The tradition of Memorial Day began on May 1, 1865, in Charleston, South Carolina. In the midst of ruins and at the war’s end, 10,000 African American former slaves and some White Union army allies inaugurated Decoration Day in an extraordinary parade on the Planters’ Race Course (a horse track). Some 260 Union soldiers had died in an open-air prison at the race course, and Black Charlestonians buried them properly, marched with armloads of flowers, sang national hymns and spirituals, read from scripture, and were the first to practice what became Memorial Day in a ceremony of such scale. For them, it was more than an official honoring of the dead; it was a declaration of the meaning of the war and of their own freedom — the coming of Jubilee.
During the final year of the war, the Confederate command in the city of Charleston had converted the race course into a prison. Union soldiers were kept in terrible conditions in the interior of the track, without tents or other coverings. At least 257 died from exposure and disease, and were quickly buried without coffins in unmarked graves behind the judge’s stand.
After the fall of the city, Charleston’s Blacks — many of who had witnessed the suffering of Union soldiers at the horse track prison — insisted on a proper burial of the Union dead.
The symbolic power of the Planters’ Race Course was not lost on these recently freed people. In conjunction with the missionaries and teachers among three freedmen’s relief associations at work in Charleston, they planned a May Day ceremony that a New York Tribune correspondent called “a procession of friends and mourners as South Carolina and the United States never saw before.”
The “First Decoration Day,” as this event came to be recognized in some circles in the North, involved an estimated 10,000 people; most of them formerly enslaved Black people. During April, not long after the assassination of President Lincoln, 28 Black men from the Black churches built a suitable enclosure for the burial ground at the Race Course. They constructed a fence ten feet high, enclosing the burial ground, and landscaped the graves into neat rows. The wooden fence was whitewashed and an archway was built over the gate to the enclosure. On the arch, painted in black letters, the workmen inscribed “Martyrs of the Race Course.” This was built and completed in ten days.
At 9 o’clock in the morning on May 1, the procession to this special cemetery began as 3,000 Black school children (newly enrolled in freedmen’s schools) marched around the Race Course, each with an armload of roses and singing “John Brown’s Body.” 300 Black women representing the Patriotic Association, a group organized to distribute clothing and other goods among the freed people, followed the children. The women carried baskets of flowers, wreaths, and crosses to the burial ground.
The Mutual Aid Society, a benevolent association of Black men, next marched in cadence around the track and into the cemetery, followed by a procession of white and Black citizens. All dropped their spring blossoms on the graves in a scene recorded by a newspaper correspondent: “When all had left, the holy mounds-the tops, the sides, and the spaces between them-were one mass of flowers, not a speck of earth could be seen; and as the breeze wafted the sweet perfumes from them, outside and beyond…there were few eyes among those who knew the meaning of the ceremony that were not dim with tears of joy.” While the adults marched around the graves, the children were gathered in a nearby grove, where they sang “America,” “We’ll Rally Around the Flag,” and “The Star-Spangled Banner.”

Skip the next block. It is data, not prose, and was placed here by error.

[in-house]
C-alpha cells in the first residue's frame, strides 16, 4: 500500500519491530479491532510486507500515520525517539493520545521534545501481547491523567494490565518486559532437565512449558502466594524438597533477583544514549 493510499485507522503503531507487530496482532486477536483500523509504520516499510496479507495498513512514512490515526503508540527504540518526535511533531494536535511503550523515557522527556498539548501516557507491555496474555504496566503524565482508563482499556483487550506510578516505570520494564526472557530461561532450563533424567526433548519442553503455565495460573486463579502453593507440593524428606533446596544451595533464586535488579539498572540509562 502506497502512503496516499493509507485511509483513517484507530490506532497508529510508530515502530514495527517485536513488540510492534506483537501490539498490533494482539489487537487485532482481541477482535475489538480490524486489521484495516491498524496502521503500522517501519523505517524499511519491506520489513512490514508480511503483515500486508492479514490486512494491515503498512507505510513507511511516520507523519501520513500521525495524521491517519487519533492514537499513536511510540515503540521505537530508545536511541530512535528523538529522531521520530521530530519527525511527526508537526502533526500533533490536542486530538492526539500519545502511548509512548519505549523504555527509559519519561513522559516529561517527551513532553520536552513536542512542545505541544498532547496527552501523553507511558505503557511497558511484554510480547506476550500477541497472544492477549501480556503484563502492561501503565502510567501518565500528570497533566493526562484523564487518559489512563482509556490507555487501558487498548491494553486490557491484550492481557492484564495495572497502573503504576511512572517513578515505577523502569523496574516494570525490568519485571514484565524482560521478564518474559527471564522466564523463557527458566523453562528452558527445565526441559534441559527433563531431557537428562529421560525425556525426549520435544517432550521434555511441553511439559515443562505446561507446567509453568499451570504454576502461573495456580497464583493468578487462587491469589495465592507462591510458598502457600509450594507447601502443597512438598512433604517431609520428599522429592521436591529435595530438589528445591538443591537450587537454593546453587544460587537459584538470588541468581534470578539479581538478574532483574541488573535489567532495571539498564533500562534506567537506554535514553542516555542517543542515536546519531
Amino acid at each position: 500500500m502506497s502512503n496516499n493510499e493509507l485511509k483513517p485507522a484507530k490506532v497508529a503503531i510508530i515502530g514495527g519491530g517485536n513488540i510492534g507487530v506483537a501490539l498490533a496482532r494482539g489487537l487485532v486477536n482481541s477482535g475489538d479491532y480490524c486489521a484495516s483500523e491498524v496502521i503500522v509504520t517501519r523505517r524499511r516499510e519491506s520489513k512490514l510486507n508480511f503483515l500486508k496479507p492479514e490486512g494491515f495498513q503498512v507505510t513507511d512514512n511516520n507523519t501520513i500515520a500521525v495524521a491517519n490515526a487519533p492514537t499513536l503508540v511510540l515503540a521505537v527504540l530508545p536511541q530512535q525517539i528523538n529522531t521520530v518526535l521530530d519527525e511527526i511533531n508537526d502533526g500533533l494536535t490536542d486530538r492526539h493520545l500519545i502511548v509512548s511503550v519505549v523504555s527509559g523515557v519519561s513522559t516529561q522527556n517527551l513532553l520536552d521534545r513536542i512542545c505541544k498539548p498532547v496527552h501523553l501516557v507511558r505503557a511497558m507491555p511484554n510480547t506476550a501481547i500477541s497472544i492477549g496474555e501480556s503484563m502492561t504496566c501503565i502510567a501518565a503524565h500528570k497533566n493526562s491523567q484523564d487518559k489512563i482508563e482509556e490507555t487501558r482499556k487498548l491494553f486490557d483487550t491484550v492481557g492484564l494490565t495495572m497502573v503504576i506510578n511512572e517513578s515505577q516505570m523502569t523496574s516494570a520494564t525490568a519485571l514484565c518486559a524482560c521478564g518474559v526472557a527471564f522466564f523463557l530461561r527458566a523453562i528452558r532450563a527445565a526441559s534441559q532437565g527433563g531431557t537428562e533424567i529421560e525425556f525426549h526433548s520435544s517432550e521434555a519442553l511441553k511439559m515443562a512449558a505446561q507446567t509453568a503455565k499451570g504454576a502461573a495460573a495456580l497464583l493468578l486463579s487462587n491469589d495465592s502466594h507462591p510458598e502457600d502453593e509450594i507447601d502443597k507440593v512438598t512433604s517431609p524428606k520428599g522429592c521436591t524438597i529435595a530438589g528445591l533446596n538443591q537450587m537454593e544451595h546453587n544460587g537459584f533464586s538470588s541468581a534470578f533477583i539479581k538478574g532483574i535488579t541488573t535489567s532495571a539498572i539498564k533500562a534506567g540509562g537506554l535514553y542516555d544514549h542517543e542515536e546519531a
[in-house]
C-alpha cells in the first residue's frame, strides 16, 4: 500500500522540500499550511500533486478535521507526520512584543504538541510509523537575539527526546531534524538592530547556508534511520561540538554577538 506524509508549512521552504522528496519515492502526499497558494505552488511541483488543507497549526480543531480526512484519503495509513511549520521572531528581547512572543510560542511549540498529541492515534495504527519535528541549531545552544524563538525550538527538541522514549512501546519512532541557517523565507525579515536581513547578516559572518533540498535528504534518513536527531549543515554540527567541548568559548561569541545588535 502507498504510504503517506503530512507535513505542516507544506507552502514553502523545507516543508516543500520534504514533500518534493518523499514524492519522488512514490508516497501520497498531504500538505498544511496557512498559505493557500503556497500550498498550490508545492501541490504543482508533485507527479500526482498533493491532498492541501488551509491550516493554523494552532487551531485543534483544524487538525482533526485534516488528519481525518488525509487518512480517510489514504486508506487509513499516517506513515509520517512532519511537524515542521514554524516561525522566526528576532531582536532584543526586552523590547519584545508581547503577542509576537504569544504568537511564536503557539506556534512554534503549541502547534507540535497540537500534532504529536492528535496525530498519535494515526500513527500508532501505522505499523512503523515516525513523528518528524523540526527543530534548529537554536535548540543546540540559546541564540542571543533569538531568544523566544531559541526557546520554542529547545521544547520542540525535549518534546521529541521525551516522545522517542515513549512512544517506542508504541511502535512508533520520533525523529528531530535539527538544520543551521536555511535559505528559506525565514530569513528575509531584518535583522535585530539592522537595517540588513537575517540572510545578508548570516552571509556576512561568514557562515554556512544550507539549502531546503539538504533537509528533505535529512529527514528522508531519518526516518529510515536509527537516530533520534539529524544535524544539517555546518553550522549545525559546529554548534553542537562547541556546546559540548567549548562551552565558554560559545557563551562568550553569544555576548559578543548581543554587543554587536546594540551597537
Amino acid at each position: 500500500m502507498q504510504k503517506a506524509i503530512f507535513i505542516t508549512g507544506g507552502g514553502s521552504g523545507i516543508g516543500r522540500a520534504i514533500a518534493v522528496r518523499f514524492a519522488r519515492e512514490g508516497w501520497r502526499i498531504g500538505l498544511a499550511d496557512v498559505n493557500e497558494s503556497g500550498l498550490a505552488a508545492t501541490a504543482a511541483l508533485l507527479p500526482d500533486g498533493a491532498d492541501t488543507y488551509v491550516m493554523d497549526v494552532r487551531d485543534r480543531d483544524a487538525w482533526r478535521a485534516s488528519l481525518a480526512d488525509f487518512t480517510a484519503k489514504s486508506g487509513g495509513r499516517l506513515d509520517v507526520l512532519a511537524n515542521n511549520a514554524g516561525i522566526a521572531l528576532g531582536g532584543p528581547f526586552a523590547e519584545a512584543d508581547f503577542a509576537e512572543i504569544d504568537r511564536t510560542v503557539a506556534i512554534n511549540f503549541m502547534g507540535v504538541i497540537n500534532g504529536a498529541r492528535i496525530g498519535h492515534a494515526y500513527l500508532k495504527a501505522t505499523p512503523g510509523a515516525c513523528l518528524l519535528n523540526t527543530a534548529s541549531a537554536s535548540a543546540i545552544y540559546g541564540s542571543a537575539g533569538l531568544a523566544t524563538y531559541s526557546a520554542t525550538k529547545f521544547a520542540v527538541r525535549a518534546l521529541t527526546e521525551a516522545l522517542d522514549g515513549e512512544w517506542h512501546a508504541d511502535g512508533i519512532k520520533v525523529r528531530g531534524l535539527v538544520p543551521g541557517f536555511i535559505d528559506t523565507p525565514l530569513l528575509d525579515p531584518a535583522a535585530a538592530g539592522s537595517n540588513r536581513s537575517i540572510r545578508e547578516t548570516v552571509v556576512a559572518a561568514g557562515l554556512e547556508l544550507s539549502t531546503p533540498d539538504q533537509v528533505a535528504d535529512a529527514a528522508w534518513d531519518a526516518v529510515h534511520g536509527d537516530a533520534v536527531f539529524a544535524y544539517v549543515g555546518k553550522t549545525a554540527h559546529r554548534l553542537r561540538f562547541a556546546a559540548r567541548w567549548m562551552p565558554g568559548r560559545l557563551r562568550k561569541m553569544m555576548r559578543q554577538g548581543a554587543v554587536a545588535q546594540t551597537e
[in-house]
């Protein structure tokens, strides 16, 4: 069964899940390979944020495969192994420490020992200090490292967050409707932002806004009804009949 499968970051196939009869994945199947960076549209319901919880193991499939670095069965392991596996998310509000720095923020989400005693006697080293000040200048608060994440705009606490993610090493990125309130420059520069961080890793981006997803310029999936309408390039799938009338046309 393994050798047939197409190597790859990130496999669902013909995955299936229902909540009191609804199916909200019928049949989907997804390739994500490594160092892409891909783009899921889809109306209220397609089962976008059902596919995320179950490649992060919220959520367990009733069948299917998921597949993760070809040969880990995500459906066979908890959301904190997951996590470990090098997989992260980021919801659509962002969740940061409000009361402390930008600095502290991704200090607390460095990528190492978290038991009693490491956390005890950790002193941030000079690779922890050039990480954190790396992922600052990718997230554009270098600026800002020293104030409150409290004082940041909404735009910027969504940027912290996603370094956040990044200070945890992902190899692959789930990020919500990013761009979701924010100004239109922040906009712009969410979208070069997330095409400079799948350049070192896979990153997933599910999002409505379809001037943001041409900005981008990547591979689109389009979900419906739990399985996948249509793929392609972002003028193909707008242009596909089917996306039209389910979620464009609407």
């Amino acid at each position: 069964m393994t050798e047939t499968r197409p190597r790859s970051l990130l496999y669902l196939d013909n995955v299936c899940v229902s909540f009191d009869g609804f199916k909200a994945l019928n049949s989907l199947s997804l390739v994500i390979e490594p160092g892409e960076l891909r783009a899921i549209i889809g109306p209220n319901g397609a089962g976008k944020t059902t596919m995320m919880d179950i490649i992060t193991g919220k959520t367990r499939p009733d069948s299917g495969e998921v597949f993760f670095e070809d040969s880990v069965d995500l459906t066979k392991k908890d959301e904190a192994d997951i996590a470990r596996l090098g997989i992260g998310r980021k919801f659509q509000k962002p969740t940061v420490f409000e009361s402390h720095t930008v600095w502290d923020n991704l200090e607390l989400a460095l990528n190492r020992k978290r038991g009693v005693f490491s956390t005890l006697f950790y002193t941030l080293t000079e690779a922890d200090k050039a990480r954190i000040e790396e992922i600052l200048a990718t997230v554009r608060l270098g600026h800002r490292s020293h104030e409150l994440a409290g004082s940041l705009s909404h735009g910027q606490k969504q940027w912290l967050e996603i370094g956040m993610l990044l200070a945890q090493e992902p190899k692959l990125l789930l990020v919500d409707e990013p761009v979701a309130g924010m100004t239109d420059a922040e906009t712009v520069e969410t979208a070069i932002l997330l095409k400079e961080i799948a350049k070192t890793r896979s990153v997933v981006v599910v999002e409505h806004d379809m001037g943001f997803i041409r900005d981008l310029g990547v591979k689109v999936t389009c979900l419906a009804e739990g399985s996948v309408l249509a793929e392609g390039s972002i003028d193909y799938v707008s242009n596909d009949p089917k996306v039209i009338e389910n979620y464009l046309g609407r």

The ministers of all the Black churches in Charleston conducted the official dedication ceremony. With prayers, the reading of biblical passages, and the singing of spirituals, Black Charlestonians gave birth to an American tradition. In so doing, they declared the meaning of the war in the most public way possible — by their labor, their words, their songs, and their solemn parade of roses and lilacs and marching feet — on the old Planters’ Race Course. One can only guess at which passages of scripture were read at the graveside on this first Memorial Day.
Among the burial rites, the spirit of Leviticus, Chapter 25, was surely there:
“For it is the jubilee; it shall be holy unto you… in the year of this jubilee ye shall return every man unto his possession.”
After the dedication, the crowds gathered at the race course grandstand to hear speeches by Union officers, local Black ministers, and abolitionist missionaries, all chaired by the director of freedmen’s education in the coastal region. Picnics were held around the grounds, and in the afternoon, a full brigade of Union infantry, including the 54th Massachusetts and the 35th and 104th United States Colored Troops, marched in double column around the Union graves, and held a drill on the infield. The war was over, and Black Americans had founded Memorial Day in a ritual of remembrance and consecration. They had created for themselves, and for us, the Independence Day of the Second American Revolution.
The O.V. Catto Initiative Jubilee Project has chosen this Memorial Day, because it is 152 years since May 30, 1868 when General Orders No 11 by order of the Commander in Chief of the Grand Army of the Republic, General John A. Logan, designated May 30 as the day to honor our war dead.
Please remember and offer blessings to anyone who ever served in the military services of the United States. Especially the 200,008 Black men who fought for our freedom during the American Civil War.